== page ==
In the USA, maize is often referred to as "corn" but the word "corn" is a misnomer. "Corn" in its original sense, meant grain. The verse in the Bible, "first the blade, then the ear, after that the full corn in the ear" (Mark 4:28), refers not to maize, but most likely to wheat or barley. The biblical reference to "a corn of wheat" refers to a single grain.
Botanically, maize is a grass of the family Gramineae which includes other common crops such as wheat, oats, barley, rye, rice, sorghum, and sugarcane. Maize is in the tribe, Maydeae, which includes the dent corn (the subject of this chapter), flint corn, sweet corn, and popcorn. Maize was given the scientific name, Zea mays L. by Linnaeus. Zea derives from the Greek word for grain or cereal and mays (eventually the common name maize) stems from the aboriginal American sound maiz, approximating an inference of that which sustains life.
Origin of Maize
The origin of maize is somewhat controversial. Maize is believed to be a native American plant. One of the first records is dated November 5, 1492 when two sailors of Christopher Columbus' crew, exploring Cuba, returned with details of "a grain they call maiz which was well tasted, bak'd, dry'd and made into flour". Maize was cultivated by the Indians of North, Central, and South America for centuries prior to Columbus' time. The most advanced systems of maize culture centered in the great pre-Columbian civilizations-the Incas in Peru, the Aztecs in Mexico, and the Mayas in Yucatán and Guatemala. The spread of maize north and northeast from its native tropical America occurred over many centuries via migrations of Indians.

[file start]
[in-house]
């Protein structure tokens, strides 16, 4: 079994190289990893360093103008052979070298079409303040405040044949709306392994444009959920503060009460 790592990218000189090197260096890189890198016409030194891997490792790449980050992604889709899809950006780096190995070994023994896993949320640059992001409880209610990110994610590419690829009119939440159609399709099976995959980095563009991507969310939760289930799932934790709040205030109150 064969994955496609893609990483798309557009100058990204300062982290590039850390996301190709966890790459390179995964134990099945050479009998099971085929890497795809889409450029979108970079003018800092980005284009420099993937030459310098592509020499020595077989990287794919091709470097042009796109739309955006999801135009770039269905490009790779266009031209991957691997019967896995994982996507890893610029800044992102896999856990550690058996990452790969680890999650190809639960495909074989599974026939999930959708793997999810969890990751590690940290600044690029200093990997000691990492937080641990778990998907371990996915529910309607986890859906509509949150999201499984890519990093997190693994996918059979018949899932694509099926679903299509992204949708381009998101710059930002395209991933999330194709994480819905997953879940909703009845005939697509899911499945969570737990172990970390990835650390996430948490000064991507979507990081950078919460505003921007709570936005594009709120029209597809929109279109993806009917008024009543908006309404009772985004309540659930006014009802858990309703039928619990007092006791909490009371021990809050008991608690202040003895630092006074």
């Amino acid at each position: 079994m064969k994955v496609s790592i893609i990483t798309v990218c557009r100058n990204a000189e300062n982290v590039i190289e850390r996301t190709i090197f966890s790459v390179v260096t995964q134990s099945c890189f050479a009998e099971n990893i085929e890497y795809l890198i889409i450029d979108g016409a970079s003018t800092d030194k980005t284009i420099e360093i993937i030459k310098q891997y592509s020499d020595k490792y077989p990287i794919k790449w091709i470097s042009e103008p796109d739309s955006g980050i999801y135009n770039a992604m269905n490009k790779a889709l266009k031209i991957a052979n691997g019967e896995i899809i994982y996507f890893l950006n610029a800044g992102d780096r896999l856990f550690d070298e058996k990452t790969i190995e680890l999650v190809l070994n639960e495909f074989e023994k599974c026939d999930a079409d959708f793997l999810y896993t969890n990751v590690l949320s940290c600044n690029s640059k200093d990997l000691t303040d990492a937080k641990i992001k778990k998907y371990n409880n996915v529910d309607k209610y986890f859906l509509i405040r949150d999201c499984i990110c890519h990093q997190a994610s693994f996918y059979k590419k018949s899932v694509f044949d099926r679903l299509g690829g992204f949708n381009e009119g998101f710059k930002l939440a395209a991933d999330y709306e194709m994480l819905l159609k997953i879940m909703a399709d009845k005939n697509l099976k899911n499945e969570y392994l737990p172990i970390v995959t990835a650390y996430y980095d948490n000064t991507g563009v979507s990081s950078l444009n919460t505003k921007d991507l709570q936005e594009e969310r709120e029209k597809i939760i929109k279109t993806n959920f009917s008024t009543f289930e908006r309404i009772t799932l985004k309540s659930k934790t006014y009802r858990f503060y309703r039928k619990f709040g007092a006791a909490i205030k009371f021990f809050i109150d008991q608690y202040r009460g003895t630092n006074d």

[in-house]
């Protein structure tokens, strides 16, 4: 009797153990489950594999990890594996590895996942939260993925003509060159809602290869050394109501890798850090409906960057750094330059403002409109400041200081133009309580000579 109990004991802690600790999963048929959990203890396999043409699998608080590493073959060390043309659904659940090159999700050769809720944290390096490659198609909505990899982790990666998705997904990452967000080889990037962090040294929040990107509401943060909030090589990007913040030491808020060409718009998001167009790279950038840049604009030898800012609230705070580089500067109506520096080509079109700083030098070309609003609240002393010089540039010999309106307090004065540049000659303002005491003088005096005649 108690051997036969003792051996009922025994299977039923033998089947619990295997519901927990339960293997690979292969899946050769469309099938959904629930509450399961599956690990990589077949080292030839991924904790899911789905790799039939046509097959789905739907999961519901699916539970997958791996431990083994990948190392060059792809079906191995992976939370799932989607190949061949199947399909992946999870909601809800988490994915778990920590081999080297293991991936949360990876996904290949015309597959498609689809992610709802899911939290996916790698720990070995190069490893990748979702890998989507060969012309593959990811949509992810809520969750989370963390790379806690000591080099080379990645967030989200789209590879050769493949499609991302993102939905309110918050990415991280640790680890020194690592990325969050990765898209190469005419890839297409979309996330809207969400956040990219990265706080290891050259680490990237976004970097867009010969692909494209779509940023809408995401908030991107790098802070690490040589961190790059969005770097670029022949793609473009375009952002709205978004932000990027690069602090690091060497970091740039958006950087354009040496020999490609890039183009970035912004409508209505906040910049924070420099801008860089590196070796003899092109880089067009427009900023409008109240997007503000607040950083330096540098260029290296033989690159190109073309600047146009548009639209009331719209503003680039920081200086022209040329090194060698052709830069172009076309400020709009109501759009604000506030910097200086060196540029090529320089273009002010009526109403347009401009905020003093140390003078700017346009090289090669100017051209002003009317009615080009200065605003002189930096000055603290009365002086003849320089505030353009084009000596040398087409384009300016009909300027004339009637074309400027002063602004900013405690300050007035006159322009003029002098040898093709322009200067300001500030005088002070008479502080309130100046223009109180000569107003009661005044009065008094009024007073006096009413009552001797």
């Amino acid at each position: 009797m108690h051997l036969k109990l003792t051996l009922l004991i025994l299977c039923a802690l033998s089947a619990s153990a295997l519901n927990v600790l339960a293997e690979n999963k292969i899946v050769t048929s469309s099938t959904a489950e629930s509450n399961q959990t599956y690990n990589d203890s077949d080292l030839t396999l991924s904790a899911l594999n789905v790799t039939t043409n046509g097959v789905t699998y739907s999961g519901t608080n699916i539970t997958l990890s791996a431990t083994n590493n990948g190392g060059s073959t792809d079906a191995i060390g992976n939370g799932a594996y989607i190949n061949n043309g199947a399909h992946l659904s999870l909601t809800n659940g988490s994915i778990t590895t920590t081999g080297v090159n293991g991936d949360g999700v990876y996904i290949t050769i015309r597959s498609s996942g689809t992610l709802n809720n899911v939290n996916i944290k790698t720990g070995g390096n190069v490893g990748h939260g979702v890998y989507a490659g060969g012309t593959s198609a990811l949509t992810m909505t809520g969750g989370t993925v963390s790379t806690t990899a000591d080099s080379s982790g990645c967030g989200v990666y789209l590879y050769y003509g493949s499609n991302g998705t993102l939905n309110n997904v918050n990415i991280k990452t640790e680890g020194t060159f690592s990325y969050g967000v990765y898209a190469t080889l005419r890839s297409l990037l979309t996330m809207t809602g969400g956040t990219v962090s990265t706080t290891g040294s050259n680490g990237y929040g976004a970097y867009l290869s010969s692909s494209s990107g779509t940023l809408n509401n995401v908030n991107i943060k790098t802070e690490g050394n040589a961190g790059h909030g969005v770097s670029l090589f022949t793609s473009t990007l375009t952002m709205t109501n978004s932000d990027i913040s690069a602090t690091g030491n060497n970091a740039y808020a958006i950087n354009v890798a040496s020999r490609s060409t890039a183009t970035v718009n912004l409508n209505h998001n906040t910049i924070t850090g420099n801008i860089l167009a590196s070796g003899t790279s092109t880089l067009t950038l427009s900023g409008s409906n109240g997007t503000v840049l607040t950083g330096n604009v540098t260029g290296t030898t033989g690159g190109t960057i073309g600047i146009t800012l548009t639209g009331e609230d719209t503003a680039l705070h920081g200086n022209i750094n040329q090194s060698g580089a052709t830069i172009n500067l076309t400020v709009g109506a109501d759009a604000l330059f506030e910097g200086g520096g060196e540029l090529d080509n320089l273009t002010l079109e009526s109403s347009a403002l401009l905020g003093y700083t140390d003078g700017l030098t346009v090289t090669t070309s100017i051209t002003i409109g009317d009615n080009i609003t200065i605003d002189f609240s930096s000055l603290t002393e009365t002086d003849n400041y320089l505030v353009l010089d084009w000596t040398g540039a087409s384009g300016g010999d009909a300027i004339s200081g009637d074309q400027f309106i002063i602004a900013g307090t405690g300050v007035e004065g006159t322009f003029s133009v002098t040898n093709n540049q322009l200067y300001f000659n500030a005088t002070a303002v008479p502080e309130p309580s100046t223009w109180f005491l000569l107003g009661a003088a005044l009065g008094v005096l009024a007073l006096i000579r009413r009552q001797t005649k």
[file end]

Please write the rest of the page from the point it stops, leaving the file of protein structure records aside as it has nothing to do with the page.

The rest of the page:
Maize in the USA
Explorers to the New World in the 1500s found maize being grown by Indians in most parts of the Americas from Canada to Patagonia of Argentina. The Puritans who landed in New England in 1620, survived their first dreary winter by eating maize obtained from the Indians, and took lessons in maize culture the following spring. In following years, most everywhere agriculture was practiced in North America, maize was the basic food plant. Successful colonization of the New World by the Europeans would have been extremely difficult without maize.
By the late 1830's, the American "corn belt" centered in Tennessee, Kentucky, and Virginia. The defeat of Black Hawk, chief of the Sac and Fox nations, gave the white man control of the vast maize potential lands of Illinois. Maize farmers moved in and the meat packing industry, dependent on maize-fed animals, followed westward. The Chicago Board of Trade became the leading market for maize and by 1870 Chicago was virtually the food center of the world. By the end of the 19th century, U.S. (United States) maize production was increasing rapidly and in 1899 the nationwide crop was 2.7 billion bushels, of which Illinois and Iowa contributed more than 25%. It wasn't until the 1940's, when 3 billion-bushel crops became common. Hybrid maize was first cultivated on a commercial scale in 1933 and yields thereafter have continued to increase to the present day. In 1998, 9.8 billion bushels were produced on 72 million acres in the US, for an average yield of 134 bushels per acre. Maize accounted for 24% of all crop acres in the United States in 1999 and was valued at US$ 17.93 billion compared to soybeans, at US$ 12.55 billion.
The value of the U.S. maize crop has significantly increased from 1949 to 1999. The 1949 crop was valued at only US$ 4 billion. In 1996 it reached a peak of US$ 25 billion. In 1998 and 1999 the value decreased to US$ 19 and US$ 18 billion respectively. The top producing states in billion bushels in 1999 were Iowa (1.8), Illinois (1.5), Nebraska (1.2), Minnesota (1.0), and Indiana (0.8) bushels/acre. Average U.S. maize yields by state vary significantly. Highest yields in bushels/acre in 1999 were in Arizona (195), Washington (180), New Mexico (180), and Oregon (175). Lowest yields were in New Jersey (37 bushels/acre). Yields in the top producing states were Minnesota (150) Iowa (149), Illinois (145), Nebraska (139), and Indiana (132).